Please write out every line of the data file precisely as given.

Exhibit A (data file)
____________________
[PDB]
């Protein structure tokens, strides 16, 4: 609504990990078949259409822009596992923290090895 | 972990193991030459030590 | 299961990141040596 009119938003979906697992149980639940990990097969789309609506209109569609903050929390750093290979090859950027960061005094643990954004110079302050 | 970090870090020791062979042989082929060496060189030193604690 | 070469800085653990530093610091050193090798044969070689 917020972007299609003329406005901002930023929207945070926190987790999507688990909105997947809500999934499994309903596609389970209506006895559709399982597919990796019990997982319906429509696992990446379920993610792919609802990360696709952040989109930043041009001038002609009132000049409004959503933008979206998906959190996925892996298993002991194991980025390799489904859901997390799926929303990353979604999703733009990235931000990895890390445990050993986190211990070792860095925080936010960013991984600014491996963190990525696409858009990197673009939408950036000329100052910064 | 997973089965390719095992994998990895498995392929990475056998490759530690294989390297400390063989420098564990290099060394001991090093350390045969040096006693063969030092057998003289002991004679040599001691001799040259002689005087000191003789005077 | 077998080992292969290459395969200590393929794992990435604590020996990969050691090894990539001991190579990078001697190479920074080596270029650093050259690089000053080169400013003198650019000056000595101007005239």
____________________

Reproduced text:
[PDB]
């Protein structure tokens, strides 16, 4: 609504990990078949259409822009596992923290090895 | 972990193991030459030590 | 299961990141040596 009119938003979906697992149980639940990990097969789309609506209109569609903050929390750093290979090859950027960061005094643990954004110079302050 | 970090870090020791062979042989082929060496060189030193604690 | 070469800085653990530093610091050193090798044969070689 917020972007299609003329406005901002930023929207945070926190987790999507688990909105997947809500999934499994309903596609389970209506006895559709399982597919990796019990997982319906429509696992990446379920993610792919609802990360696709952040989109930043041009001038002609009132000049409004959503933008979206998906959190996925892996298993002991194991980025390799489904859901997390799926929303990353979604999703733009990235931000990895890390445990050993986190211990070792860095925080936010960013991984600014491996963190990525696409858009990197673009939408950036000329100052910064 | 997973089965390719095992994998990895498995392929990475056998490759530690294989390297400390063989420098564990290099060394001991090093350390045969040096006693063969030092057998003289002991004679040599001691001799040259002689005087000191003789005077 | 077998080992292969290459395969200590393929794992990435604590020996990969050691090894990539001991190579990078001697190479920074080596270029650093050259690089000053080169400013003198650019000056000595101007005239």